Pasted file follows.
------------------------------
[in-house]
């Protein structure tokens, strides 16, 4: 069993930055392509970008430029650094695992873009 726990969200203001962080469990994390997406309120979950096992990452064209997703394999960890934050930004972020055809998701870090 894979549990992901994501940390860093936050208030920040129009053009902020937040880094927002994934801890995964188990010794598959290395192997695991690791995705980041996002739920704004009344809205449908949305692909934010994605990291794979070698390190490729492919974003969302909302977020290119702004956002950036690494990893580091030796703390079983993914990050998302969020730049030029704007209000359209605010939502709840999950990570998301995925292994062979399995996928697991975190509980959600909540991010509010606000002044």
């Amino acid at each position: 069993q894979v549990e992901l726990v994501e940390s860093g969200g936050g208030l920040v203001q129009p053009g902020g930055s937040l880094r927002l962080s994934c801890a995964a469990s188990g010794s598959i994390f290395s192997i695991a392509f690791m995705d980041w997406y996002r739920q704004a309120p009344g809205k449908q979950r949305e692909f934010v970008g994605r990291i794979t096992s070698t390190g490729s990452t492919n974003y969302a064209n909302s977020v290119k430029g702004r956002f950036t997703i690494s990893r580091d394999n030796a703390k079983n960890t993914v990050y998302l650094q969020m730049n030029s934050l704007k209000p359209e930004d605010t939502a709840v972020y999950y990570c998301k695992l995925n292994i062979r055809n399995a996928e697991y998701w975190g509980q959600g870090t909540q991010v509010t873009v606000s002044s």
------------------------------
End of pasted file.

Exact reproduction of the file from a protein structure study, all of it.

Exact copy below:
[in-house]
């Protein structure tokens, strides 16, 4: 069993930055392509970008430029650094695992873009 726990969200203001962080469990994390997406309120979950096992990452064209997703394999960890934050930004972020055809998701870090 894979549990992901994501940390860093936050208030920040129009053009902020937040880094927002994934801890995964188990010794598959290395192997695991690791995705980041996002739920704004009344809205449908949305692909934010994605990291794979070698390190490729492919974003969302909302977020290119702004956002950036690494990893580091030796703390079983993914990050998302969020730049030029704007209000359209605010939502709840999950990570998301995925292994062979399995996928697991975190509980959600909540991010509010606000002044």
């Amino acid at each position: 069993q894979v549990e992901l726990v994501e940390s860093g969200g936050g208030l920040v203001q129009p053009g902020g930055s937040l880094r927002l962080s994934c801890a995964a469990s188990g010794s598959i994390f290395s192997i695991a392509f690791m995705d980041w997406y996002r739920q704004a309120p009344g809205k449908q979950r949305e692909f934010v970008g994605r990291i794979t096992s070698t390190g490729s990452t492919n974003y969302a064209n909302s977020v290119k430029g702004r956002f950036t997703i690494s990893r580091d394999n030796a703390k079983n960890t993914v990050y998302l650094q969020m730049n030029s934050l704007k209000p359209e930004d605010t939502a709840v972020y999950y990570c998301k695992l995925n292994i062979r055809n399995a996928e697991y998701w975190g509980q959600g870090t909540q991010v509010t873009v606000s002044s």